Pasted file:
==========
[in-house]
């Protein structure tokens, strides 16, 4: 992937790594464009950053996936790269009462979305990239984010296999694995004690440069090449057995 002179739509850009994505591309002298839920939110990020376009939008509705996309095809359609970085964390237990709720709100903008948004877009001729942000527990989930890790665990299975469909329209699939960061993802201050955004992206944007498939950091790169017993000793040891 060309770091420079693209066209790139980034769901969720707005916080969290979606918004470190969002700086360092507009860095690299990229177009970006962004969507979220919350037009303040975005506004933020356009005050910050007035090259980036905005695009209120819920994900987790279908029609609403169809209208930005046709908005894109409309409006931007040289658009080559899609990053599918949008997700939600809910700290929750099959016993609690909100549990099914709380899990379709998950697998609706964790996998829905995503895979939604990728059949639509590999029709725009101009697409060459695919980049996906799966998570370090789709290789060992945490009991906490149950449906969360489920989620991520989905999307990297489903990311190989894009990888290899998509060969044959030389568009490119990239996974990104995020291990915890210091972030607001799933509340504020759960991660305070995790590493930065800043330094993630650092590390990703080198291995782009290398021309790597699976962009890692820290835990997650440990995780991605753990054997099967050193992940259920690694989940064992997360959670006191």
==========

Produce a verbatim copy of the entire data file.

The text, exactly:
[in-house]
């Protein structure tokens, strides 16, 4: 992937790594464009950053996936790269009462979305990239984010296999694995004690440069090449057995 002179739509850009994505591309002298839920939110990020376009939008509705996309095809359609970085964390237990709720709100903008948004877009001729942000527990989930890790665990299975469909329209699939960061993802201050955004992206944007498939950091790169017993000793040891 060309770091420079693209066209790139980034769901969720707005916080969290979606918004470190969002700086360092507009860095690299990229177009970006962004969507979220919350037009303040975005506004933020356009005050910050007035090259980036905005695009209120819920994900987790279908029609609403169809209208930005046709908005894109409309409006931007040289658009080559899609990053599918949008997700939600809910700290929750099959016993609690909100549990099914709380899990379709998950697998609706964790996998829905995503895979939604990728059949639509590999029709725009101009697409060459695919980049996906799966998570370090789709290789060992945490009991906490149950449906969360489920989620991520989905999307990297489903990311190989894009990888290899998509060969044959030389568009490119990239996974990104995020291990915890210091972030607001799933509340504020759960991660305070995790590493930065800043330094993630650092590390990703080198291995782009290398021309790597699976962009890692820290835990997650440990995780991605753990054997099967050193992940259920690694989940064992997360959670006191």